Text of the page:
Bloomberg News recently reported a significant government land sale that Hong Kong real estate professionals are taking as a sign of possible cooling in the region’s overheated property market. The plot in the Island South district fetched HK$1.67 billion when experts estimated a price tag of HK1.68 billion. The sale was an effort made by Hong Kong’s new leader to stand by his commitment to open up more living options across the region, and help alleviate market stressors caused by the 70% rise in home costs since 2009. For more on this continue reading the following article from Property Wire.
The property market in Hong Kong may be cooling as the government sold land in one of the city’s most exclusive areas last week for less than analysts estimated.
The winning bid for the site near Repulse Bay Road, in the Island South district, was HK$1.67 billion but the site, with a total buildable area of 42,000 square feet, was expected to fetch HK$1.68 billion, according to the median estimate of five analysts surveyed by Bloomberg News.
Leung Chun-ying, who in July will take over as Hong Kong’s new leader, has vowed to increase housing supply to quell public discontent over a widening wealth gap in the world’s most expensive place to buy a home.
Hong Kong’s home prices have increased by more than 78% since early 2009 due to record low mortgage rates and an under supply of new units.
Repulse Bay is home to some of the city’s richest people including billionaire Cheng Yu-tung of Chow Tai Fook Jewellery Group and gambling tycoon Stanley Ho.
The area has developed around the site of the former Repulse Bay Hotel, built in 1920 and demolished in 1982, and featured in the 1955 Hollywood romantic drama Love Is a Many Splendored Thing, with William Holden, and Coming Home, the 1978 film starring Jane Fonda and Jon Voight. Ernest Hemingway stayed at the hotel in the 1940s before going to cover the war in China. Marlon Brando was a guest in the 1950s.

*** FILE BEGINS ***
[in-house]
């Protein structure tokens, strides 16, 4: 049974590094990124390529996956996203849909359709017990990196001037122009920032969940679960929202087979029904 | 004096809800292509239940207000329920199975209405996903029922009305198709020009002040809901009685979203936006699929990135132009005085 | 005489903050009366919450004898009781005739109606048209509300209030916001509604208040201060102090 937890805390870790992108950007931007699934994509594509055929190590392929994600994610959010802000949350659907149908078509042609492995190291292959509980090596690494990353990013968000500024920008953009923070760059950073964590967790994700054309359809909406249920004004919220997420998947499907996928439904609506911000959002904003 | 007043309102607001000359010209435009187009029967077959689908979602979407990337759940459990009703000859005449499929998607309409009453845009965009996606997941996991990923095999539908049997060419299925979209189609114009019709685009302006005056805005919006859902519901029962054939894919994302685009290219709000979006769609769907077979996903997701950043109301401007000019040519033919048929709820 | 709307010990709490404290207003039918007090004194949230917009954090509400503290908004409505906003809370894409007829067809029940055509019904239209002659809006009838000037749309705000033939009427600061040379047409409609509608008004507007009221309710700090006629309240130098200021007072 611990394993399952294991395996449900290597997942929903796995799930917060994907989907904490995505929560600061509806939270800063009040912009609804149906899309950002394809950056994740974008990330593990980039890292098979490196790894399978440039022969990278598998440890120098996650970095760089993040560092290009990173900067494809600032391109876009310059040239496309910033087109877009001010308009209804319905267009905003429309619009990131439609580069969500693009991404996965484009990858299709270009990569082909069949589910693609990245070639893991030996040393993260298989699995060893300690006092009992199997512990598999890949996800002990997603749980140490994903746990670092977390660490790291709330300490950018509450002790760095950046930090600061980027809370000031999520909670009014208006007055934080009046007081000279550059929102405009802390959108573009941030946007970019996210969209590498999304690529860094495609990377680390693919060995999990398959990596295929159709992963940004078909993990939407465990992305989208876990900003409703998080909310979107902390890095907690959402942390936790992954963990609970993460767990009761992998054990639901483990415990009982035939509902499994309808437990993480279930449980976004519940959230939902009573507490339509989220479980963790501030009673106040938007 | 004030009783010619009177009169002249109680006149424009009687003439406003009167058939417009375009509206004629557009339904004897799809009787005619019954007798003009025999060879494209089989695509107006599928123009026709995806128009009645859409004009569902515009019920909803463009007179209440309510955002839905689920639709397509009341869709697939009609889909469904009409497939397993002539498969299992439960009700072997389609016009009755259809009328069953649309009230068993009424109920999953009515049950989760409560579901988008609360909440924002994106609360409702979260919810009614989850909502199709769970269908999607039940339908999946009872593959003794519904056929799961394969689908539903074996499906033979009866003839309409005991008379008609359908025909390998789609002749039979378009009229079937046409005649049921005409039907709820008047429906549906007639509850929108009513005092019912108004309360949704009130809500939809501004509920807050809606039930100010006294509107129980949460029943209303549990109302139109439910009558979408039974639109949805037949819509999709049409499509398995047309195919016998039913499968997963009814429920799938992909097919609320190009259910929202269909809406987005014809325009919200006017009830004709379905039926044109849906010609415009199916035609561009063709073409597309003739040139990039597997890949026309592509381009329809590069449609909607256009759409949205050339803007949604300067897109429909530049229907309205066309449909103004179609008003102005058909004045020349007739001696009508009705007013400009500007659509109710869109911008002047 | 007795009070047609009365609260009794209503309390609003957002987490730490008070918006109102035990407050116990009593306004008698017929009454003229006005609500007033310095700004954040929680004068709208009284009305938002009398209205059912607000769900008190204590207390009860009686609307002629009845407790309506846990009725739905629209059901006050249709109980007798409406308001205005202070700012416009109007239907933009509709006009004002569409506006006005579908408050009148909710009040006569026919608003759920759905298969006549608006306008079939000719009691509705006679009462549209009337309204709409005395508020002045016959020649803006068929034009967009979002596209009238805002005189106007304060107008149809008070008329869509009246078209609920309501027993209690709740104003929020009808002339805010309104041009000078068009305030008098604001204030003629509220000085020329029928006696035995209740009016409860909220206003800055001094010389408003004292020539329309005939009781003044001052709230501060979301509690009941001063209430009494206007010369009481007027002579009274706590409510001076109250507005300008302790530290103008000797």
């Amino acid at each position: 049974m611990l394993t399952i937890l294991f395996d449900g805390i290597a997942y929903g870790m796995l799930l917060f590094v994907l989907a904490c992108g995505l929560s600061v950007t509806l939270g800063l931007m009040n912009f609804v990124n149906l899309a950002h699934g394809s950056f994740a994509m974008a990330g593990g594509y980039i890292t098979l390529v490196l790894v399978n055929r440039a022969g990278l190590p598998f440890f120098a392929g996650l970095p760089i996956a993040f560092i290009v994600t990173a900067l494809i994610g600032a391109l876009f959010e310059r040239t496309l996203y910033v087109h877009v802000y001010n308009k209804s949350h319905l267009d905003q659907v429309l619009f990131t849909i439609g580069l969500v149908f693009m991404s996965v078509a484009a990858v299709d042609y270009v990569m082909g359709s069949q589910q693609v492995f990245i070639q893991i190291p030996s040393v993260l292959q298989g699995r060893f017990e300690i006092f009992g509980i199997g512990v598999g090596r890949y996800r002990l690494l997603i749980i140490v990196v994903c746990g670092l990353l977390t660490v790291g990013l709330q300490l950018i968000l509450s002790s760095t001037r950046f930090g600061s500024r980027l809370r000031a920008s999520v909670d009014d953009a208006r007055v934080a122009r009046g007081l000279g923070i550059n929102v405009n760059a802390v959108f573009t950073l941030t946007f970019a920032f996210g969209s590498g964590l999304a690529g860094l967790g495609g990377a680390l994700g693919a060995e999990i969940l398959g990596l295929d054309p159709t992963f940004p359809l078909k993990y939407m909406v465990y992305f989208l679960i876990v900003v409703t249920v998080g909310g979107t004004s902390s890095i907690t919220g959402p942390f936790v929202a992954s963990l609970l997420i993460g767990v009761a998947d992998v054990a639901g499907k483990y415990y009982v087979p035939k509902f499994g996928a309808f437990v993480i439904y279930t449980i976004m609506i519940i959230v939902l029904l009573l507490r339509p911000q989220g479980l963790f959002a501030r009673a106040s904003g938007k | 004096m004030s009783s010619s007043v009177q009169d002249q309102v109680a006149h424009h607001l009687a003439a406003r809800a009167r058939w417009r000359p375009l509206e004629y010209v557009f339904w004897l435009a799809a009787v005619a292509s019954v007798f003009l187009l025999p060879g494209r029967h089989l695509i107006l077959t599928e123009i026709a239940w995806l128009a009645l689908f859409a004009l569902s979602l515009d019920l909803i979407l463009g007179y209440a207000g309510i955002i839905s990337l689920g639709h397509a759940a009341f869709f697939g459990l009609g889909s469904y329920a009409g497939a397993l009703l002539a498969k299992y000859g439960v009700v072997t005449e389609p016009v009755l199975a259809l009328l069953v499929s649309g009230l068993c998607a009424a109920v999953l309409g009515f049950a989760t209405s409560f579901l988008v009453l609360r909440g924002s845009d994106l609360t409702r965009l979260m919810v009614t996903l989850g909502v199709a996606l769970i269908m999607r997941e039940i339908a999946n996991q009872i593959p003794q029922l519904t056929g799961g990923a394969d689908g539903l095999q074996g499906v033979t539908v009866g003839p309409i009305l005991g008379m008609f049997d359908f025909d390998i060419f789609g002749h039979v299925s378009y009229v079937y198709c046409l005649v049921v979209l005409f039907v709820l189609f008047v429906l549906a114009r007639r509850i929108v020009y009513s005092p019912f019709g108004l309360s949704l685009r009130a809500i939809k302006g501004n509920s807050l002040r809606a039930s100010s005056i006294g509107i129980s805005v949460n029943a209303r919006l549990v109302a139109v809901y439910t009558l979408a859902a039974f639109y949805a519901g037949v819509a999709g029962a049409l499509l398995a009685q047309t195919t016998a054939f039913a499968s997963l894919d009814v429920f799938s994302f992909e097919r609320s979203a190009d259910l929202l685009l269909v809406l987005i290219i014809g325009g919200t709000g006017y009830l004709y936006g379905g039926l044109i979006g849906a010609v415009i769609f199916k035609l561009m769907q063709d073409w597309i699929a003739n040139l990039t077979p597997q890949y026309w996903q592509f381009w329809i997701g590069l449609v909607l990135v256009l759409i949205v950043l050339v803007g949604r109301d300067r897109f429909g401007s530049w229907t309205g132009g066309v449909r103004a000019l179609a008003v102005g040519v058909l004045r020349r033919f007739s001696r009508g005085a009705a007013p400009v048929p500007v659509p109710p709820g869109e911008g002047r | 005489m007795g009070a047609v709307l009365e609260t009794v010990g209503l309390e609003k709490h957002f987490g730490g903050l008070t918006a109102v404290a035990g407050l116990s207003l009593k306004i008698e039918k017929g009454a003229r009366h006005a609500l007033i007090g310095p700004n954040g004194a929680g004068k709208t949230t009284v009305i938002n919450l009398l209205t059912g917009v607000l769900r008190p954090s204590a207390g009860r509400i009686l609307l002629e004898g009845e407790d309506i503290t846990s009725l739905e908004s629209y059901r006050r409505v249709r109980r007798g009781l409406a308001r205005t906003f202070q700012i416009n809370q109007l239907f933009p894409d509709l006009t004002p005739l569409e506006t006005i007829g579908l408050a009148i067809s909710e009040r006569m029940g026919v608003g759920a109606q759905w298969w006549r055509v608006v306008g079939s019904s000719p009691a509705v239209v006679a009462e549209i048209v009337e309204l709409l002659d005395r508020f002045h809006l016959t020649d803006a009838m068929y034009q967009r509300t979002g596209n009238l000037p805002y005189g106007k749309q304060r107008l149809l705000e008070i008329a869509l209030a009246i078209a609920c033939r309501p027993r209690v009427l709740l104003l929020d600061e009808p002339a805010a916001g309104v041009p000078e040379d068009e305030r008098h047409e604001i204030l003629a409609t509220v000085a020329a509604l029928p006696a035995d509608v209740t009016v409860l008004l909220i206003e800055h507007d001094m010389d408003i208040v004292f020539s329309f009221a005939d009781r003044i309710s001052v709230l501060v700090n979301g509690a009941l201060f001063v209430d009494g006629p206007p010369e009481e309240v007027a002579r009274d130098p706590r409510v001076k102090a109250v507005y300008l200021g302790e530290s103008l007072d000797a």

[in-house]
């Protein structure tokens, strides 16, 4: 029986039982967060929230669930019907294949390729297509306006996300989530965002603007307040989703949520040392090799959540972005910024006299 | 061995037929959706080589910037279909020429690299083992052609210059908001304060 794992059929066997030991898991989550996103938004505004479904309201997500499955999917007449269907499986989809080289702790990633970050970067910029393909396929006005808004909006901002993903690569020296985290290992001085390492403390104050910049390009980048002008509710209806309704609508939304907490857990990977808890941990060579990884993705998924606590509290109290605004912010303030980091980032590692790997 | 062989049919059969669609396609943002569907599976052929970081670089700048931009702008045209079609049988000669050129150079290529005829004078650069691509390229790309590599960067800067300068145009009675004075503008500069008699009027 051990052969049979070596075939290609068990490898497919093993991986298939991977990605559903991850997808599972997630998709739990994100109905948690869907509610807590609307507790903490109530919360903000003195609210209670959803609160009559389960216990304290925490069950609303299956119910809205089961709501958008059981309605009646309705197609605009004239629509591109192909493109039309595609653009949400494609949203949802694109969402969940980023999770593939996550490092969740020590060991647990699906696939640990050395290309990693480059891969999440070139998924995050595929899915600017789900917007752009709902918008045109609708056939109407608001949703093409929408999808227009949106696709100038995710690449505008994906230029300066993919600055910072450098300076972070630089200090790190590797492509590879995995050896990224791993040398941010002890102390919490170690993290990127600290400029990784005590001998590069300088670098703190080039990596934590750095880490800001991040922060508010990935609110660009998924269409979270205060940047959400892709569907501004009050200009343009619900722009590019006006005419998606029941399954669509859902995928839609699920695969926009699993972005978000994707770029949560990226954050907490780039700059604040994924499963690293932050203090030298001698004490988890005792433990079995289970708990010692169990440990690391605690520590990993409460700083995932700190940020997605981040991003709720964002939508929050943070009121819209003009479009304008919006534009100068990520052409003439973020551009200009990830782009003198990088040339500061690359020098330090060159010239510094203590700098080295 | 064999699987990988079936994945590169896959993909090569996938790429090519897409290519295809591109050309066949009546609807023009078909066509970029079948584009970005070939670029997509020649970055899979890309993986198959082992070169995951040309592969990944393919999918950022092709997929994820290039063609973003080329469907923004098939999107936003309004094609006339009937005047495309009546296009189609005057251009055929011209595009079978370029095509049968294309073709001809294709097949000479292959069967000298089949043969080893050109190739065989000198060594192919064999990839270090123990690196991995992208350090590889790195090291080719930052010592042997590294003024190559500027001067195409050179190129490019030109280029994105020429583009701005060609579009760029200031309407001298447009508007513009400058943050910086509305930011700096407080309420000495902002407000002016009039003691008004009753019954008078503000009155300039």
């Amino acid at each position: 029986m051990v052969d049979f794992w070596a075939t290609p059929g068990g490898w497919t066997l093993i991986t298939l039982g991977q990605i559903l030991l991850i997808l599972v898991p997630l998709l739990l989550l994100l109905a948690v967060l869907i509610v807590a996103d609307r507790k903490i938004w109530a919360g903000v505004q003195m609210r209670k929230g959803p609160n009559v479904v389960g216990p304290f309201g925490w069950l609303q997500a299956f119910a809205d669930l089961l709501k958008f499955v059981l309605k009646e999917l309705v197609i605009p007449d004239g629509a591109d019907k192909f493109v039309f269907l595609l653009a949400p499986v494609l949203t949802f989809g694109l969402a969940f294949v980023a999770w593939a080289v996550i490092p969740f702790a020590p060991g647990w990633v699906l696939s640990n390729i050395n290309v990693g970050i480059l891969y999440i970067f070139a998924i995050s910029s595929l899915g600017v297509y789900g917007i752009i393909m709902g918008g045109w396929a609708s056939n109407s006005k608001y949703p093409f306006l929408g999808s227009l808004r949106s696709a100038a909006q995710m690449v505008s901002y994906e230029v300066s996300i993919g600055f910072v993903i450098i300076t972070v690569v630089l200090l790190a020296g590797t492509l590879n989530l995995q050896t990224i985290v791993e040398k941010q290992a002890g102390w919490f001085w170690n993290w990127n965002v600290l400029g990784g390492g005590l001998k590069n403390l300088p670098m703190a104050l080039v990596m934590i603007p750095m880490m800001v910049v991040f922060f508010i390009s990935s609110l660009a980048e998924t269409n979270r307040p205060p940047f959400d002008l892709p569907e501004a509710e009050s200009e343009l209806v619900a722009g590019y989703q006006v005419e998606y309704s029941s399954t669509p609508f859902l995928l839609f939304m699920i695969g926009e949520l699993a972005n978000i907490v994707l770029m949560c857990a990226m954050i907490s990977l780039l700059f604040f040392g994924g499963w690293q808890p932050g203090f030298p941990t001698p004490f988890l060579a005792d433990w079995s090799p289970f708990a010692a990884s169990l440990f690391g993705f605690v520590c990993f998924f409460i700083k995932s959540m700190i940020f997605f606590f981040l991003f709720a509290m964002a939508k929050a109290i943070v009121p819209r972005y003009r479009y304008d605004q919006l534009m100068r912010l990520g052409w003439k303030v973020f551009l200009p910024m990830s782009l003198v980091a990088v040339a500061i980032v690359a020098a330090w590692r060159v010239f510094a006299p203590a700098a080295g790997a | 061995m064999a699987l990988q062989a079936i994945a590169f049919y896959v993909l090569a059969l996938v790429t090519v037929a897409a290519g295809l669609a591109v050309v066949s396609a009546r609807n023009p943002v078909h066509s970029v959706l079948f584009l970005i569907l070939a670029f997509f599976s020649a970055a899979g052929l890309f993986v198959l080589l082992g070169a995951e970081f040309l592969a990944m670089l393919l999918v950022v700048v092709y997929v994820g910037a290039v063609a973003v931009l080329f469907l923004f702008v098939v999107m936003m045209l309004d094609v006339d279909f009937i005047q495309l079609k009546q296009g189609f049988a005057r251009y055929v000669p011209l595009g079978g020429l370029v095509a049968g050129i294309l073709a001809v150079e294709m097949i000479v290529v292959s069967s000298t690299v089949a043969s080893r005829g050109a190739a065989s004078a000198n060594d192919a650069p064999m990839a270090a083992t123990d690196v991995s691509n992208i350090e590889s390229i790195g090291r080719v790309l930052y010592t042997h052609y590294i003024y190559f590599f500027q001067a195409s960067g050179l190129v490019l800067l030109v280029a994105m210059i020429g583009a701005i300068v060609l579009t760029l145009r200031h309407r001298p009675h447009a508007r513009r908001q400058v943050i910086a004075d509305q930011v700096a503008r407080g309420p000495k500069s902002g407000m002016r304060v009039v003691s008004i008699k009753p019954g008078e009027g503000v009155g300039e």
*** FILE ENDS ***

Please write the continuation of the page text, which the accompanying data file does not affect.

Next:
The developer of the Repulse Bay site will probably build low rise apartments on the site, according to AG Wilkinson. Prices for the units may go for about HK$44,000 a square foot in two to three years. New units in the area currently sell for about HK$35,000 to HK$40,000, he said.
Hong Kong’s luxury home prices fell 2.2% in the first quarter of 2012 from three months earlier to HK$18,730, as mortgage restrictions imposed by the government on properties over HK$10 million reduced demand for those units, according to a report by Colliers International.
Savills said Hong Kong is the world’s costliest place to buy an apartment, with prices about 55% higher than London.
Hong Kong’s new home sales jumped more than twofold in March from a month earlier, reaching a 14 month high, according to the Land Registry.
To avoid the formation of an asset bubble, the government has imposed curbs since 2010 including additional taxes on home transactions and higher minimum mortgage down payments. At least a third of Hong Kong’s luxury home buyers in 2011 were from mainland China, according to Centaline.
This article was republished with permission from Property Wire.